Fill in vs. Slow synchro?

Discussion in 'Digital Photography' started by Christian Drewing, Nov 15, 2006.

  1. I am new to digital compact cameras (my flagship is a Rebel XT but I
    won a Samsung NV10 at a contest) and the manual from Samsung is good,
    but lousy in relation to the built in flash.

    It has two modes that I don't understand.

    What is "Slow Synchro" and what is "Fill In"? At least I can presume
    what Fill In means, but I am not sure, because there is nothing about
    the flash modes of the camera in the manual.

    Unfortunately, I found nothing explaining on the Net.

    Perhaps some expert can help me. And I am really embarassed... 16 years
    of photography experience worth nothing in this topic ;-/

    Regards, Chris
    Christian Drewing, Nov 15, 2006
    #1
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  2. Christian Drewing

    jeremy Guest

    "Christian Drewing" <> wrote in message
    news:...
    >
    > I am new to digital compact cameras (my flagship is a Rebel XT but I
    > won a Samsung NV10 at a contest) and the manual from Samsung is good,
    > but lousy in relation to the built in flash.
    >
    > It has two modes that I don't understand.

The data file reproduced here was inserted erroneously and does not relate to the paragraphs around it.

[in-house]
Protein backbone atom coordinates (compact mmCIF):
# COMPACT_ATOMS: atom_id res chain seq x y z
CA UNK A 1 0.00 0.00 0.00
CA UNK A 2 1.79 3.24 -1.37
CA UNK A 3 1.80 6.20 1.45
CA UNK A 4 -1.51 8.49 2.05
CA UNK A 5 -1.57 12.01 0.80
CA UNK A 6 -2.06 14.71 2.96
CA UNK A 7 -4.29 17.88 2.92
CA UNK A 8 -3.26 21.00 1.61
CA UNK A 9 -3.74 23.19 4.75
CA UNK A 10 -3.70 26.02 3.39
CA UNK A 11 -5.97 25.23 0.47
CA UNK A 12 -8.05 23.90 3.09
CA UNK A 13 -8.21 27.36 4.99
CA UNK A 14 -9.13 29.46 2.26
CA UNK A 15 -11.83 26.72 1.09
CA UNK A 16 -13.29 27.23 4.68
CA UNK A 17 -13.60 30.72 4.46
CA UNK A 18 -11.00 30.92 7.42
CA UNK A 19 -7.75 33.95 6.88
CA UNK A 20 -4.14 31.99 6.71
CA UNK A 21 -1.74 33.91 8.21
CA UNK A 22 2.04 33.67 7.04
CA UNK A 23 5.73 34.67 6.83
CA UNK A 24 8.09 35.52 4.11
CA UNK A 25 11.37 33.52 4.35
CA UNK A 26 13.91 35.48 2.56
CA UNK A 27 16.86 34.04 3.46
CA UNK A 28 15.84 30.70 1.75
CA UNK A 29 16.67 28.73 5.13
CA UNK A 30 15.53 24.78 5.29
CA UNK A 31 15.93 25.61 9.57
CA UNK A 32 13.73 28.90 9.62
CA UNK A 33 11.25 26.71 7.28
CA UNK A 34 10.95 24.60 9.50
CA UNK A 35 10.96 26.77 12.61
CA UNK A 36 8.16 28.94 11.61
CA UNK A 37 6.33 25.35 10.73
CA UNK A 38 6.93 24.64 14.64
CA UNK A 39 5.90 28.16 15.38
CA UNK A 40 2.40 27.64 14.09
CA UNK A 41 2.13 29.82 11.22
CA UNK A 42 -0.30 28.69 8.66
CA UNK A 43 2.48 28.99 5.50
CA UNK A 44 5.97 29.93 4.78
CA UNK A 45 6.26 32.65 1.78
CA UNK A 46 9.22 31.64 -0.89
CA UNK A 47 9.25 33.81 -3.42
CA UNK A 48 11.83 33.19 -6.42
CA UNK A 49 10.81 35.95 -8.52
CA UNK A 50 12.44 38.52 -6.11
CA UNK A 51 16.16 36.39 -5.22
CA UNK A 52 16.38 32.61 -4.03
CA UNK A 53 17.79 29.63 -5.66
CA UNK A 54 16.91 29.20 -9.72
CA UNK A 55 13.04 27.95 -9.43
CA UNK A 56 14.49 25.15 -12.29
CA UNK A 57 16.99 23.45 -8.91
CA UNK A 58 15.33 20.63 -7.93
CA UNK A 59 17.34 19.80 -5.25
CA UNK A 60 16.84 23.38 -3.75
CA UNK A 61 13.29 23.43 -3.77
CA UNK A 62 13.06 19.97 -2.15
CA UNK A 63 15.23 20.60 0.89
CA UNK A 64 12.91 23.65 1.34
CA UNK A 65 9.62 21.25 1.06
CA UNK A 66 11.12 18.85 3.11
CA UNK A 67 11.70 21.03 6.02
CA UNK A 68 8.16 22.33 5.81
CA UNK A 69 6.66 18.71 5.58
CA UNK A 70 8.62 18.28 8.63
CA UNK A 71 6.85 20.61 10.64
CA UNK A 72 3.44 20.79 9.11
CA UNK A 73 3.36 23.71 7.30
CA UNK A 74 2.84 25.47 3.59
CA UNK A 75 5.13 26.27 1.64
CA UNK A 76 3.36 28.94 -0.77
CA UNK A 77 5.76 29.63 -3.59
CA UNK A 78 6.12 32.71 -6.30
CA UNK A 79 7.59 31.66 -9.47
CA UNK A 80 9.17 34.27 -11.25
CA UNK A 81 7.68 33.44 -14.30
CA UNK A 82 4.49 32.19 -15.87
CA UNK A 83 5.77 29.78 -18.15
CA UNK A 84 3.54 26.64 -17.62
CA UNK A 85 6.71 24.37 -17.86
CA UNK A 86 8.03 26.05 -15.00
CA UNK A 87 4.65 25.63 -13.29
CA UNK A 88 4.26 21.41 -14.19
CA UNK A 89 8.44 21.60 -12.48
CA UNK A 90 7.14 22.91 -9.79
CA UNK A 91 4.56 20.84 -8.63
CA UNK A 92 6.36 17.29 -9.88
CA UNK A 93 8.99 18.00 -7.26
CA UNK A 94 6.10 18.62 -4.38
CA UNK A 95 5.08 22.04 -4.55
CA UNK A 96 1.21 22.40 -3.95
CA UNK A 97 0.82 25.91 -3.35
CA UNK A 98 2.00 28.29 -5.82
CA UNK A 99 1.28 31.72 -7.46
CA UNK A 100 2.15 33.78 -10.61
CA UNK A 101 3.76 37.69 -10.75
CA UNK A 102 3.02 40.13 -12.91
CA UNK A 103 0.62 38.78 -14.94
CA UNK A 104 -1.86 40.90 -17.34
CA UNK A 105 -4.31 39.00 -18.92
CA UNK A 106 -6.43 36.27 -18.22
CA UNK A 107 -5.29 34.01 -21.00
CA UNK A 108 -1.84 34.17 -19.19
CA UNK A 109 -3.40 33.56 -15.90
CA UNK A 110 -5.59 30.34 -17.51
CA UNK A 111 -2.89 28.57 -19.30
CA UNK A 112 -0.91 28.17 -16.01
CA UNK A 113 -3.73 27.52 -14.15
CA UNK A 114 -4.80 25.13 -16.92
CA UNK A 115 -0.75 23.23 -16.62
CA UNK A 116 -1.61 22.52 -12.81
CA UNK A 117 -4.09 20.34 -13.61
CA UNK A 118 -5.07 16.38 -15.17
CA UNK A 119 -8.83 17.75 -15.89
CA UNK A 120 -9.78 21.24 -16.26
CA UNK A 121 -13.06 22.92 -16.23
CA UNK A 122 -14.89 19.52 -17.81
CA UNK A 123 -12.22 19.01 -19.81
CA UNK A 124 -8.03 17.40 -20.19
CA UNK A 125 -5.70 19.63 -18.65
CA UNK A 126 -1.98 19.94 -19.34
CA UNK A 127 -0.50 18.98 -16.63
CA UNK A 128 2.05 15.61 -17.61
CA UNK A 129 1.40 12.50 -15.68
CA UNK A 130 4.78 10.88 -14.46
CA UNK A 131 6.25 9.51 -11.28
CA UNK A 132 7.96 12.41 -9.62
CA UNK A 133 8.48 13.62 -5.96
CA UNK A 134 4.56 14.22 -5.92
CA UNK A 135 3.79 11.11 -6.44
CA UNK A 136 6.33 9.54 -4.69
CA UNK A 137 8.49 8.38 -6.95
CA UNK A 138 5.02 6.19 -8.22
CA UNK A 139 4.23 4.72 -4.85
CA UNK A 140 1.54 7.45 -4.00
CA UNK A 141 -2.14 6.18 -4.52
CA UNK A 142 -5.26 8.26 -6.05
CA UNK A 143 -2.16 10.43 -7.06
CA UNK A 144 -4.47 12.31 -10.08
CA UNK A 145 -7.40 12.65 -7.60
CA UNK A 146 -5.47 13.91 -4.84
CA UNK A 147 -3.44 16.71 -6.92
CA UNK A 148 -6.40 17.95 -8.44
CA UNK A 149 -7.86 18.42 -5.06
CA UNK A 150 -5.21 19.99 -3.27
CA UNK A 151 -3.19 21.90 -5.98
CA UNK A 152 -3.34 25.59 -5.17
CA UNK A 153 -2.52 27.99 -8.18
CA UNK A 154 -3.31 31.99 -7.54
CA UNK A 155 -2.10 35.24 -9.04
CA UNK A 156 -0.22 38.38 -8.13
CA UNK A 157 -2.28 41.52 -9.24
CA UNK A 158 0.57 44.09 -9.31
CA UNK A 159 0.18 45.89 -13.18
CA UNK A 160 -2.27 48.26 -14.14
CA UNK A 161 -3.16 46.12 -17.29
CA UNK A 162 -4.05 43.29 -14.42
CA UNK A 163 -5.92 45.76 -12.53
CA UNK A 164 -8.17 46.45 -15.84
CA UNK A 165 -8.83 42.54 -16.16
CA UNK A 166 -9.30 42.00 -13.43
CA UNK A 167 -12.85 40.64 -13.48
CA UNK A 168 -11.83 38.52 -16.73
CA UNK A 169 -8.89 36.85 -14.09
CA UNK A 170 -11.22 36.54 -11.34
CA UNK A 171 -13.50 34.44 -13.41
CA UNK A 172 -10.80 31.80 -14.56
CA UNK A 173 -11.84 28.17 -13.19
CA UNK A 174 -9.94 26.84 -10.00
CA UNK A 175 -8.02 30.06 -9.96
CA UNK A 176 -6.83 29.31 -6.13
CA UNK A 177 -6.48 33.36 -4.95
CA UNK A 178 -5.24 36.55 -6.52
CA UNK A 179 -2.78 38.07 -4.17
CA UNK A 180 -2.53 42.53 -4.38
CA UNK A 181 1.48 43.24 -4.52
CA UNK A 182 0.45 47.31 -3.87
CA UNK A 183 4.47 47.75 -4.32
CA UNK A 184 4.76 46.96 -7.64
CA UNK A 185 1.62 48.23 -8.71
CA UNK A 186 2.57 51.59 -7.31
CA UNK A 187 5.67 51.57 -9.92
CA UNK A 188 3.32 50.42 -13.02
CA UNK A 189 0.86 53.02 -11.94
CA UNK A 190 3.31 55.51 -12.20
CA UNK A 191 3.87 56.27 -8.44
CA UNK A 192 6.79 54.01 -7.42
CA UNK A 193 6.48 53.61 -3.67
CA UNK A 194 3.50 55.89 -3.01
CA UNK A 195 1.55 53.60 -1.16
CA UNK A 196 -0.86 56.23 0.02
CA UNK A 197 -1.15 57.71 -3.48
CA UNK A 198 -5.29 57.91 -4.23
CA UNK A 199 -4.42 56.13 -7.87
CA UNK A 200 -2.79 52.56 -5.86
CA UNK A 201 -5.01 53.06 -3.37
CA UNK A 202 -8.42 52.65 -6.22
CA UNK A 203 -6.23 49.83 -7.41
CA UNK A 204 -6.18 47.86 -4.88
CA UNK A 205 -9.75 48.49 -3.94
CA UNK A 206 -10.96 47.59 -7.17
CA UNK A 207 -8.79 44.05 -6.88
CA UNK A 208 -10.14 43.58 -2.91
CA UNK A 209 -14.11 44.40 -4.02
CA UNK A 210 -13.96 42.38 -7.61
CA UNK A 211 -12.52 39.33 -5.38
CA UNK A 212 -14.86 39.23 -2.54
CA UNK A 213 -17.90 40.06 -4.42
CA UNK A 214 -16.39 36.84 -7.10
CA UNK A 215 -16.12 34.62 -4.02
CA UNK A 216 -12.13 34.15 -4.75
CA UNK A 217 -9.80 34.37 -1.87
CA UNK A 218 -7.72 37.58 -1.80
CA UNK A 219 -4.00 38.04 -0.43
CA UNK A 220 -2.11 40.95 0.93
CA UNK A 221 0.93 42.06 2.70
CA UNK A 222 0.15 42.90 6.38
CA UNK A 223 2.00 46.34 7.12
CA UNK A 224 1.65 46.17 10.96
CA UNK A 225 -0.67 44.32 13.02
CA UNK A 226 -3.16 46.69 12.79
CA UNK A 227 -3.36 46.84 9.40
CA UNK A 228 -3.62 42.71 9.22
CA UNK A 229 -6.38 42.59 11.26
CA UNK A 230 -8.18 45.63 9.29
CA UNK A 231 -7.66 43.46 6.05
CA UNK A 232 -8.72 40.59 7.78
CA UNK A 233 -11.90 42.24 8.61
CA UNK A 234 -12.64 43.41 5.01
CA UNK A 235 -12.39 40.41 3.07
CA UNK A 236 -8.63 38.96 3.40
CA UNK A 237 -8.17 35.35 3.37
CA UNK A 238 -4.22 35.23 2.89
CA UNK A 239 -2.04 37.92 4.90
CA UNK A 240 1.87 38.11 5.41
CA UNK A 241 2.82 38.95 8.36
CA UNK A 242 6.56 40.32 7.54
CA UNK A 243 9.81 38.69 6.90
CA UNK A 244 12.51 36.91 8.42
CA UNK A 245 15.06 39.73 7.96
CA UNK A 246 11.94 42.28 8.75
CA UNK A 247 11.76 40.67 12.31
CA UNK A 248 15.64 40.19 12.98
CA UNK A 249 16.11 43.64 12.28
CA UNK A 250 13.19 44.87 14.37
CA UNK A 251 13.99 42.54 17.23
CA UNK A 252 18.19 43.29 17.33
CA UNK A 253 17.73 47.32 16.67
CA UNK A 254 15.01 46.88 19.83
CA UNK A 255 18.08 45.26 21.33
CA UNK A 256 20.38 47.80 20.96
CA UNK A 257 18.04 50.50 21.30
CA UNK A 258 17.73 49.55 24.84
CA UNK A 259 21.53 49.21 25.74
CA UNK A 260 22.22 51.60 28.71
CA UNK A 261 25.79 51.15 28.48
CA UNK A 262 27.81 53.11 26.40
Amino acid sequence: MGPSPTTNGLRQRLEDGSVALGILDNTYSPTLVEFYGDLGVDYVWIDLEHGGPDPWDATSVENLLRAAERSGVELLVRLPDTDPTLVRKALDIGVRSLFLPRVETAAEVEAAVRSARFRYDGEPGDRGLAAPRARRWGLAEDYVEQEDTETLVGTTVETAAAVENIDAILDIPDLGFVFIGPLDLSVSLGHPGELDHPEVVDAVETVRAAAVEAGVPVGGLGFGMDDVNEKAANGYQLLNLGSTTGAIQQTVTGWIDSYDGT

>
    > What is "Slow Synchro" and what is "Fill In"? At least I can presume
    > what Fill In means, but I am not sure, because there is nothing about
    > the flash modes of the camera in the manual.
    >



    "Fill-In" flash is used when the subject is in the shadows (like under a
    tree on a sunny day) and there is a bright background. The camera's meter
    tends to be fooled, exposing for the bright background, and the main subject
    often appears silhouetted. Fill-in flash provides just a small amount of
    light, to brighten-up the subject.

    Slow Synchro is typically useful at twilight or night scenes. Here the
    backgrounds are dark, not light as with fill-in situations. The use of
    flash with dark backgrounds causes the subjects to be properly lighted, but
    they are surrounded by darkness. With slow synchro, the shutter speed is
    slowed-down, to let the shutter take in more of the dim light from the
    background, and the flash burst is reduced so as not to overwhelm the main
    subject. This offers a better balance between main subject and background,
    allowing some of the dimly-lighted background elements to appear in the
    image.

    Slow synchro often is optimized by using a tripod, as the slower shutter
    speed makes the camera more susceptible to camera shake if it is handheld.
    Also, digital cameras may automatically increase the ISO speed during such
    shots, and that may result in increased noise. Even so, the slow synchro
    shots are generally more pleasing, because the backgrounds are visible, as
    opposed to everything surrounding the main subject being black.
    jeremy, Nov 15, 2006
    #2
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